MSU Diversity Award winners announced

President Mark E. Keenum (far left) congratulates 2016 MSU Diversity Award winners, including (from left) Jamel Alexander, Krystle Dixon, Domenico “Mimmo” Parisi and Hillary Richardson. Richardson accepted on behalf of faculty and students with the “A Shaky Truce: Starkville Civil Rights Struggles, 1960-1980” Project. PHOTO: Megan Bean | Public Affairs

Nearly a dozen Mississippi State students, faculty and staff members are being recognized for individual and group actions during the school year that served to enhance university diversity.

The 2016 group formally was recognized at a recent MSU President’s Commission on the Status of Minorities ceremony.

In announcing the winners, commission chair Lakiesha Williams praised all for “stepping outside of their norm and exhibiting a great passion for exploring and promoting diversity.

“Each year, we’ve seen an increase in our nomination packets; we had the most ever,” Williams said. “Our winners have displayed diversity in a wide range of ways, from research collaboration and community events to establishing STEM [science, technology, engineering and mathematics] programs and starting organizations to empower underrepresented females and minorities.”

Honorees include:

-- Domenico “Mimmo” Parisi, Faculty Award. A professor of demography and applied statistics in the sociology department for nearly 20 years, he is founder and executive director of MSU’s National Strategic Planning and Analysis Research Center where diversity is part of the intellectual environment and 20 distinct languages are spoken. A Pennsylvania State University doctoral graduate, Parisi’s research on diversity and racial residential segregation has appeared in top peer-reviewed journals, as well as in the Stanford Center on Poverty and Inequality’s 2016 State of the Union report.

-- Krystle Dixon, Staff Award. Academic coordinator in the College of Business’ Adkerson School of Accountancy, she is founder of the college’s Accelerating Students into the Accounting Profession summer camp, as well as its Accounting and Financial Women’s Alliance and Empowering Minorities in Accounting Association student organizations. She holds degrees from MSU and Troy (Alabama) University.

-- Jamel H. Alexander, Student Award. An MSU mechanical engineering graduate, the New Orleans, Louisiana, native now is pursuing a doctorate in the field. As a member of the National Society of Black Physicists campus chapter, Alexander mentors high school, undergraduate and graduate students interested in pursuing STEM degrees. In addition to helping develop the Mechanical Engineering Minority Organization support network, he also launched an ACT prep program in Artesia for underrepresented minority students interested in attending higher education.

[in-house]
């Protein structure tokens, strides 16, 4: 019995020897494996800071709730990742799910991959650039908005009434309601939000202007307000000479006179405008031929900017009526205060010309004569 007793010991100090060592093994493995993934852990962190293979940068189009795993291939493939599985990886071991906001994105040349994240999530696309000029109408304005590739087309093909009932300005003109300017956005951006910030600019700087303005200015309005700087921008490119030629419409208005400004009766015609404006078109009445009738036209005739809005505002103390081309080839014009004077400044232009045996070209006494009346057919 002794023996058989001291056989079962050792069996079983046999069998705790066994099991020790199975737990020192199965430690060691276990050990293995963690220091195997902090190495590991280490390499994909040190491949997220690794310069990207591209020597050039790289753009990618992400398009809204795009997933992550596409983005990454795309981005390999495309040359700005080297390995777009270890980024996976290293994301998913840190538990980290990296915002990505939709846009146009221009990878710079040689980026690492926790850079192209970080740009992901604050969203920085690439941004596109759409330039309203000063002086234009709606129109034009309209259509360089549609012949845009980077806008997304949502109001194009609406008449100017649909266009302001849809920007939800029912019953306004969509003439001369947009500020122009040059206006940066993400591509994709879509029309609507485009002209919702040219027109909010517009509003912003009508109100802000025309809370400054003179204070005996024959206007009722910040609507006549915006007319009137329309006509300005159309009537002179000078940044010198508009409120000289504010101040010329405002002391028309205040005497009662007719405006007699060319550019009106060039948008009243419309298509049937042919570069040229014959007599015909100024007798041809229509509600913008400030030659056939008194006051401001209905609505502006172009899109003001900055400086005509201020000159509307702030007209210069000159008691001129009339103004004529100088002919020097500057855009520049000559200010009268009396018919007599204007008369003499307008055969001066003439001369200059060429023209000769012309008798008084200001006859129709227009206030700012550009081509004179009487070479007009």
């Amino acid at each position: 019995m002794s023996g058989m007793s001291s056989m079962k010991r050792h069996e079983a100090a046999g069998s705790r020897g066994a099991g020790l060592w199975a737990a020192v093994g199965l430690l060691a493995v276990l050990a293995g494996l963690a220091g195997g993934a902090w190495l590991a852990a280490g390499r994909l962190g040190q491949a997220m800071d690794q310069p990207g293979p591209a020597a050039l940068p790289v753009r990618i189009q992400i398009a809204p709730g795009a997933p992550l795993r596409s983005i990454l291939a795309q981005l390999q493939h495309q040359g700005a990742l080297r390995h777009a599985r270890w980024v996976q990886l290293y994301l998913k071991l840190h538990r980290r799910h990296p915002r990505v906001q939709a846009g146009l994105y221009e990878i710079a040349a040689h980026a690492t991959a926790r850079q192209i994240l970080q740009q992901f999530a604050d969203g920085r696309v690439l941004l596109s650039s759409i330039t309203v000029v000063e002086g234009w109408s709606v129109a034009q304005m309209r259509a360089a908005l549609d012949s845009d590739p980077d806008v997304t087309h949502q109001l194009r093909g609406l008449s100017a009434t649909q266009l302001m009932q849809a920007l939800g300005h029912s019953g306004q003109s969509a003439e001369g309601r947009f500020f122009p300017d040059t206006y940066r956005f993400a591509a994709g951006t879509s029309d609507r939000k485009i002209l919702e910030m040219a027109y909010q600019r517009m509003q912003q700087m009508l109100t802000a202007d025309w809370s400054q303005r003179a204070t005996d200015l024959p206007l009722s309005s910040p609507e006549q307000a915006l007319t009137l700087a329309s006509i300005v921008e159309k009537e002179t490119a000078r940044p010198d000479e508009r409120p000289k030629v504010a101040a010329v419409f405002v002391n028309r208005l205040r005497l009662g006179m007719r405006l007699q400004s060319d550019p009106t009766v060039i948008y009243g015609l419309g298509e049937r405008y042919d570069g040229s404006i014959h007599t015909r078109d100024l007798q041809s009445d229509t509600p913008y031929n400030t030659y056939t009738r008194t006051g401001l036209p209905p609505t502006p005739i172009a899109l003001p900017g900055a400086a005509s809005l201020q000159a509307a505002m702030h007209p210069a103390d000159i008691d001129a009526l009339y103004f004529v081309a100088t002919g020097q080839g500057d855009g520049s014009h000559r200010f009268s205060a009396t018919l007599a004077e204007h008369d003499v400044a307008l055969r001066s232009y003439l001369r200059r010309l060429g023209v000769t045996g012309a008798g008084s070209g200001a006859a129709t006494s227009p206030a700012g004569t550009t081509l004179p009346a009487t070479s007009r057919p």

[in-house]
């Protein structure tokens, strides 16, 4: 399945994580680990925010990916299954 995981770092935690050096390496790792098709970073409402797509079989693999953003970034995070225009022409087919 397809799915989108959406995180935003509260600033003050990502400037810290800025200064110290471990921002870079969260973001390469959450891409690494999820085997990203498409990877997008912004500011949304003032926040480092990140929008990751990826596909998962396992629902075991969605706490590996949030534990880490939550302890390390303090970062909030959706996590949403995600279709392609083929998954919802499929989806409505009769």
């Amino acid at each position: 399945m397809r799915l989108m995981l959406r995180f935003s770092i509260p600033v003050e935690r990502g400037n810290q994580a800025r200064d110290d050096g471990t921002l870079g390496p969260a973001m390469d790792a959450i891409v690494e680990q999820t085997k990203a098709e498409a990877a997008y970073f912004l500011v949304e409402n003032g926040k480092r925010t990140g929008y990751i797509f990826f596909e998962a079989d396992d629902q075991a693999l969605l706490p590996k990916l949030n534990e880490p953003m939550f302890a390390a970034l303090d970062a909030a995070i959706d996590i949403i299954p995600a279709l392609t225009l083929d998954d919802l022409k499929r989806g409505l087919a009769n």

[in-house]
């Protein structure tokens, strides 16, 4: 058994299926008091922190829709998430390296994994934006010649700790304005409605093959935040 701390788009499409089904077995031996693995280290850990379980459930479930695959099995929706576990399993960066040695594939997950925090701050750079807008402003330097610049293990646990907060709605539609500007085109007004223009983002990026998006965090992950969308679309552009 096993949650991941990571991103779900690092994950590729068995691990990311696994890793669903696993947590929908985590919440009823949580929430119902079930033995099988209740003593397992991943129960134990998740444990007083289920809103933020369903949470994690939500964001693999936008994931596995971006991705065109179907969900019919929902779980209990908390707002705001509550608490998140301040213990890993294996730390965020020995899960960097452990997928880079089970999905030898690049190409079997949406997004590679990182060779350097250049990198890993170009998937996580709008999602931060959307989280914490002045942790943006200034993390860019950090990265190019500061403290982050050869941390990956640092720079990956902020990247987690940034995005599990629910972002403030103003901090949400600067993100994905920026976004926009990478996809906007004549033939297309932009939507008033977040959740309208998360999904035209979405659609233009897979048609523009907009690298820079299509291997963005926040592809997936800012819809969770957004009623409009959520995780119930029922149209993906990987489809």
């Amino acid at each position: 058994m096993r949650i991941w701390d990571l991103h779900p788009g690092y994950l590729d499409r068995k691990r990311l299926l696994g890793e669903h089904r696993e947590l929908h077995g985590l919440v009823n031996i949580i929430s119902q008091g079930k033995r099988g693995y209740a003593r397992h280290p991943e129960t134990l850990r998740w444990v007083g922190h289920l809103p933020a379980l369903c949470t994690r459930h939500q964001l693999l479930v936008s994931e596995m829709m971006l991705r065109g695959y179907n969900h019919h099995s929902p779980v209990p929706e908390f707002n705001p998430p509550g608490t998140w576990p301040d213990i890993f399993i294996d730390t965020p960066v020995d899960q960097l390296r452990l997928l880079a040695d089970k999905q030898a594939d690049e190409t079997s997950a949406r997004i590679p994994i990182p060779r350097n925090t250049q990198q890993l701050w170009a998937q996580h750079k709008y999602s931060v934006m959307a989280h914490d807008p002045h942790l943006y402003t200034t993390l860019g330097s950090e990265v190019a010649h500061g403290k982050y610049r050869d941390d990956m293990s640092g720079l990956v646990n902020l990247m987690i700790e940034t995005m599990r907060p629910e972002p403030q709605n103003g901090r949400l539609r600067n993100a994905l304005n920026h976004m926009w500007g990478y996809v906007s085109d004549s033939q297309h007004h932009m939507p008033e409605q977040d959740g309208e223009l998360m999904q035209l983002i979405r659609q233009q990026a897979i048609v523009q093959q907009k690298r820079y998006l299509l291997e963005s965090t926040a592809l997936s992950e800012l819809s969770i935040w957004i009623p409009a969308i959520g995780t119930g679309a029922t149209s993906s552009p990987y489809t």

-- “A Shaky Truce: Starkville Civil Rights Struggles, 1960-1980” Project, Team Award. An ongoing effort between faculty and students in the history department and MSU Libraries, the web-based project highlights Starkville’s civil rights movement through the use of digitized archival documents and oral history interviews. Faculty leaders for the project include associate professor Judith Ridner of the history department and assistant professors Hillary A. H. Richardson and Nickoal Eichmann of MSU Libraries.

“Shaky Truce” student collaborators included senior Christine M. Dunn, a secondary education/English education major from Niceville, Florida; history doctoral students Michael T. Murphy of Crystal River, Florida, Kelli B. Nelson of Johnson City, Tennessee, and Nicholas A. “Nick” Timmerman of Flint, Michigan; and Daáiyah R. Heard of Columbus, a 2015 history master’s degree graduate. Murphy also is an MSU history master’s graduate.

In his remarks at the ceremony, President Mark E. Keenum praised the commission for promoting an “inclusive campus family” both internally and externally. “Many people know that we are an accepting, opening, welcoming, nurturing institution,” he said.

“When it comes to our student body, we have the most diverse campus among any of the other universities, by far, within our Southeastern Conference,” the chief executive and MSU alumnus continued. He also noted that the university remains among the most diverse historically white land-grant institutions in the U.S.

Beyond sizeable African-American and international student populations, MSU is home to a diverse teaching faculty. “Diversity is what empowers an institution and the people within it, and we are working hard to help uplift our university through diversity,” Keenum emphasized.

For more on the awards program, contact Williams at 662-325-0205 or; the President’s Commission on the Status of Minorities,

MSU is Mississippi’s leading university, available online at

Sasha Steinberg | Public Affairs

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